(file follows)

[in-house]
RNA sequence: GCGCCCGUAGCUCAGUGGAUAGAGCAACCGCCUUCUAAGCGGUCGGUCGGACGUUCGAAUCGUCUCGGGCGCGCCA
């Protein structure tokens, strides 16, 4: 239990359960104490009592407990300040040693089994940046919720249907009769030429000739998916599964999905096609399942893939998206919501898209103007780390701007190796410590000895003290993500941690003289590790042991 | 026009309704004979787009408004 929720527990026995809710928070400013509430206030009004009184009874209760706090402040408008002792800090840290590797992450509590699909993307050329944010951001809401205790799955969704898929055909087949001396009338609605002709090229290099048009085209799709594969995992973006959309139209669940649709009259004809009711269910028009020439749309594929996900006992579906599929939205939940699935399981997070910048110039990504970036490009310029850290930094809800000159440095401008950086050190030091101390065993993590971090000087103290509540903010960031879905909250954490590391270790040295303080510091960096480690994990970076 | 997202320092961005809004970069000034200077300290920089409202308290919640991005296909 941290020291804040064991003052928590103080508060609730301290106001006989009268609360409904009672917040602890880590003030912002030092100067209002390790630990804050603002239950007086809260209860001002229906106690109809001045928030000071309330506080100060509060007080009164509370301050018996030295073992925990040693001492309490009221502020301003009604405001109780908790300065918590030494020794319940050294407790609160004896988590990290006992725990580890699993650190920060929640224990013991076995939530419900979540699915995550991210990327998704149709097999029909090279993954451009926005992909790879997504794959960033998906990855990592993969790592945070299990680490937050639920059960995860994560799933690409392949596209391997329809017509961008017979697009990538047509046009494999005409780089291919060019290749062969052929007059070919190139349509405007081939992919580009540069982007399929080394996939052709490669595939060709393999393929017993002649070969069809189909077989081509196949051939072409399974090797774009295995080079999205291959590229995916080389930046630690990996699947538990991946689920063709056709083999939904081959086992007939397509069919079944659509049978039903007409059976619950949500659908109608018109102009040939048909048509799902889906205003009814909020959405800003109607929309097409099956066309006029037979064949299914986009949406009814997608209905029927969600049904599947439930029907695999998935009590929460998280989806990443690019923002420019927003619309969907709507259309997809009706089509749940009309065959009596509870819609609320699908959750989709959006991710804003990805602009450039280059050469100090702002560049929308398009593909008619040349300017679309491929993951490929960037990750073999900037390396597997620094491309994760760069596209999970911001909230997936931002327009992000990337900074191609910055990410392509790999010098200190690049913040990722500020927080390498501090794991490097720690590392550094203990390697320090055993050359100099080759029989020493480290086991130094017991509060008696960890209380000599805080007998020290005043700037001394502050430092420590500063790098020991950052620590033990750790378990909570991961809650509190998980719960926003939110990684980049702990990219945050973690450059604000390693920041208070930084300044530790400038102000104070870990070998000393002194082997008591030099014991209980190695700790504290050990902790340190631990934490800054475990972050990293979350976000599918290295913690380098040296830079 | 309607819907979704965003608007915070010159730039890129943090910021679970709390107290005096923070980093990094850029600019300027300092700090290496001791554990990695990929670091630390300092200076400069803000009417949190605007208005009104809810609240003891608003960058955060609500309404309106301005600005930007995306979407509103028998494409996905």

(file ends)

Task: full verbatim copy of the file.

[in-house]
RNA sequence: GCGCCCGUAGCUCAGUGGAUAGAGCAACCGCCUUCUAAGCGGUCGGUCGGACGUUCGAAUCGUCUCGGGCGCGCCA
């Protein structure tokens, strides 16, 4: 239990359960104490009592407990300040040693089994940046919720249907009769030429000739998916599964999905096609399942893939998206919501898209103007780390701007190796410590000895003290993500941690003289590790042991 | 026009309704004979787009408004 929720527990026995809710928070400013509430206030009004009184009874209760706090402040408008002792800090840290590797992450509590699909993307050329944010951001809401205790799955969704898929055909087949001396009338609605002709090229290099048009085209799709594969995992973006959309139209669940649709009259004809009711269910028009020439749309594929996900006992579906599929939205939940699935399981997070910048110039990504970036490009310029850290930094809800000159440095401008950086050190030091101390065993993590971090000087103290509540903010960031879905909250954490590391270790040295303080510091960096480690994990970076 | 997202320092961005809004970069000034200077300290920089409202308290919640991005296909 941290020291804040064991003052928590103080508060609730301290106001006989009268609360409904009672917040602890880590003030912002030092100067209002390790630990804050603002239950007086809260209860001002229906106690109809001045928030000071309330506080100060509060007080009164509370301050018996030295073992925990040693001492309490009221502020301003009604405001109780908790300065918590030494020794319940050294407790609160004896988590990290006992725990580890699993650190920060929640224990013991076995939530419900979540699915995550991210990327998704149709097999029909090279993954451009926005992909790879997504794959960033998906990855990592993969790592945070299990680490937050639920059960995860994560799933690409392949596209391997329809017509961008017979697009990538047509046009494999005409780089291919060019290749062969052929007059070919190139349509405007081939992919580009540069982007399929080394996939052709490669595939060709393999393929017993002649070969069809189909077989081509196949051939072409399974090797774009295995080079999205291959590229995916080389930046630690990996699947538990991946689920063709056709083999939904081959086992007939397509069919079944659509049978039903007409059976619950949500659908109608018109102009040939048909048509799902889906205003009814909020959405800003109607929309097409099956066309006029037979064949299914986009949406009814997608209905029927969600049904599947439930029907695999998935009590929460998280989806990443690019923002420019927003619309969907709507259309997809009706089509749940009309065959009596509870819609609320699908959750989709959006991710804003990805602009450039280059050469100090702002560049929308398009593909008619040349300017679309491929993951490929960037990750073999900037390396597997620094491309994760760069596209999970911001909230997936931002327009992000990337900074191609910055990410392509790999010098200190690049913040990722500020927080390498501090794991490097720690590392550094203990390697320090055993050359100099080759029989020493480290086991130094017991509060008696960890209380000599805080007998020290005043700037001394502050430092420590500063790098020991950052620590033990750790378990909570991961809650509190998980719960926003939110990684980049702990990219945050973690450059604000390693920041208070930084300044530790400038102000104070870990070998000393002194082997008591030099014991209980190695700790504290050990902790340190631990934490800054475990972050990293979350976000599918290295913690380098040296830079 | 309607819907979704965003608007915070010159730039890129943090910021679970709390107290005096923070980093990094850029600019300027300092700090290496001791554990990695990929670091630390300092200076400069803000009417949190605007208005009104809810609240003891608003960058955060609500309404309106301005600005930007995306979407509103028998494409996905």